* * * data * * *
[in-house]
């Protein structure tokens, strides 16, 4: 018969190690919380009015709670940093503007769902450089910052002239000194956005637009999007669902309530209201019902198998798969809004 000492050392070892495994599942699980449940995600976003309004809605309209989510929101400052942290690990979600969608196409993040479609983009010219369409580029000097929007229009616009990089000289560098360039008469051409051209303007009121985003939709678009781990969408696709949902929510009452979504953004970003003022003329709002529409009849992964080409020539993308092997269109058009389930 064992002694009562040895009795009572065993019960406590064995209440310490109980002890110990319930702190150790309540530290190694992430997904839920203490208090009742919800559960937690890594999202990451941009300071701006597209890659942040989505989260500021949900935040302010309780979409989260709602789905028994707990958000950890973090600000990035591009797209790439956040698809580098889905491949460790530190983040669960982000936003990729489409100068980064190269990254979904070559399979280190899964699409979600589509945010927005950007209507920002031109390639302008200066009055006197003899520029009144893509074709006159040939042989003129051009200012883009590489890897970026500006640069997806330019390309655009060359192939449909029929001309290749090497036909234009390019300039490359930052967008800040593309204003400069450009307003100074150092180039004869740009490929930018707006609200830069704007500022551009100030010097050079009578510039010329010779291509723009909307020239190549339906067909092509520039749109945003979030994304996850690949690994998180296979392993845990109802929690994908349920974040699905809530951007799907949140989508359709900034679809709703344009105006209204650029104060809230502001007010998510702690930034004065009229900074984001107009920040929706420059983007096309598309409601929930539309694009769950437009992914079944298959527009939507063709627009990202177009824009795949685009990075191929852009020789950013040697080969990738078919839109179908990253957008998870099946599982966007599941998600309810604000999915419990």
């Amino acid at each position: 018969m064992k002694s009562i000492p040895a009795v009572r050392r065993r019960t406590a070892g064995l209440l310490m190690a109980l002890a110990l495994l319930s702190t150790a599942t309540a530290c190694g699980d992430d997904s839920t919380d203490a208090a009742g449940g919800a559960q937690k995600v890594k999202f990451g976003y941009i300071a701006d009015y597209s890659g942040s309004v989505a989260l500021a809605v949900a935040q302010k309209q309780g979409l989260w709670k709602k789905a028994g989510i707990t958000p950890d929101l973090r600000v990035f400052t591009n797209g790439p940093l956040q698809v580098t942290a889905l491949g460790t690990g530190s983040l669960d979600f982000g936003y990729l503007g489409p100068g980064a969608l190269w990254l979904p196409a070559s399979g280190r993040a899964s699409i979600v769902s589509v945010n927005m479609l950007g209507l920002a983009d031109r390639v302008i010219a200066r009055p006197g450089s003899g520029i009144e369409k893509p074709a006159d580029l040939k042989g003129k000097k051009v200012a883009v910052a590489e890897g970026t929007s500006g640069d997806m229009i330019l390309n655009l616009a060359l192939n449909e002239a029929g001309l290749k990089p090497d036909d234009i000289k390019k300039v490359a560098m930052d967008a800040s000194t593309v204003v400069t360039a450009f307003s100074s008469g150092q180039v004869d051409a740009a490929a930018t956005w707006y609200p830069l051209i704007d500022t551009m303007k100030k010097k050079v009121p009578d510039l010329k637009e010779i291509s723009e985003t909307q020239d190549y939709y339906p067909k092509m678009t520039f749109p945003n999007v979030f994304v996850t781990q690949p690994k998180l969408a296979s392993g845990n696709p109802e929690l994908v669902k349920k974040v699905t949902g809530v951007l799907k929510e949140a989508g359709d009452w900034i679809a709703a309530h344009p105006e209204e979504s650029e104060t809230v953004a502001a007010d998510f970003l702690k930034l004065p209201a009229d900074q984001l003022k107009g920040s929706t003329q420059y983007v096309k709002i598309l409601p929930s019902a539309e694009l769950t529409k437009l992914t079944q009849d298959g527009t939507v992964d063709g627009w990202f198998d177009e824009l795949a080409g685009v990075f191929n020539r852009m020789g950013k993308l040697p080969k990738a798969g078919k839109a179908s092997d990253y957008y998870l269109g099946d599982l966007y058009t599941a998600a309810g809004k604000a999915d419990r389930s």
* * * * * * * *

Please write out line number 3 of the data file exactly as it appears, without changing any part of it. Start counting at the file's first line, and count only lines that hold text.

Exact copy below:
């Amino acid at each position: 018969m064992k002694s009562i000492p040895a009795v009572r050392r065993r019960t406590a070892g064995l209440l310490m190690a109980l002890a110990l495994l319930s702190t150790a599942t309540a530290c190694g699980d992430d997904s839920t919380d203490a208090a009742g449940g919800a559960q937690k995600v890594k999202f990451g976003y941009i300071a701006d009015y597209s890659g942040s309004v989505a989260l500021a809605v949900a935040q302010k309209q309780g979409l989260w709670k709602k789905a028994g989510i707990t958000p950890d929101l973090r600000v990035f400052t591009n797209g790439p940093l956040q698809v580098t942290a889905l491949g460790t690990g530190s983040l669960d979600f982000g936003y990729l503007g489409p100068g980064a969608l190269w990254l979904p196409a070559s399979g280190r993040a899964s699409i979600v769902s589509v945010n927005m479609l950007g209507l920002a983009d031109r390639v302008i010219a200066r009055p006197g450089s003899g520029i009144e369409k893509p074709a006159d580029l040939k042989g003129k000097k051009v200012a883009v910052a590489e890897g970026t929007s500006g640069d997806m229009i330019l390309n655009l616009a060359l192939n449909e002239a029929g001309l290749k990089p090497d036909d234009i000289k390019k300039v490359a560098m930052d967008a800040s000194t593309v204003v400069t360039a450009f307003s100074s008469g150092q180039v004869d051409a740009a490929a930018t956005w707006y609200p830069l051209i704007d500022t551009m303007k100030k010097k050079v009121p009578d510039l010329k637009e010779i291509s723009e985003t909307q020239d190549y939709y339906p067909k092509m678009t520039f749109p945003n999007v979030f994304v996850t781990q690949p690994k998180l969408a296979s392993g845990n696709p109802e929690l994908v669902k349920k974040v699905t949902g809530v951007l799907k929510e949140a989508g359709d009452w900034i679809a709703a309530h344009p105006e209204e979504s650029e104060t809230v953004a502001a007010d998510f970003l702690k930034l004065p209201a009229d900074q984001l003022k107009g920040s929706t003329q420059y983007v096309k709002i598309l409601p929930s019902a539309e694009l769950t529409k437009l992914t079944q009849d298959g527009t939507v992964d063709g627009w990202f198998d177009e824009l795949a080409g685009v990075f191929n020539r852009m020789g950013k993308l040697p080969k990738a798969g078919k839109a179908s092997d990253y957008y998870l269109g099946d599982l966007y058009t599941a998600a309810g809004k604000a999915d419990r389930s």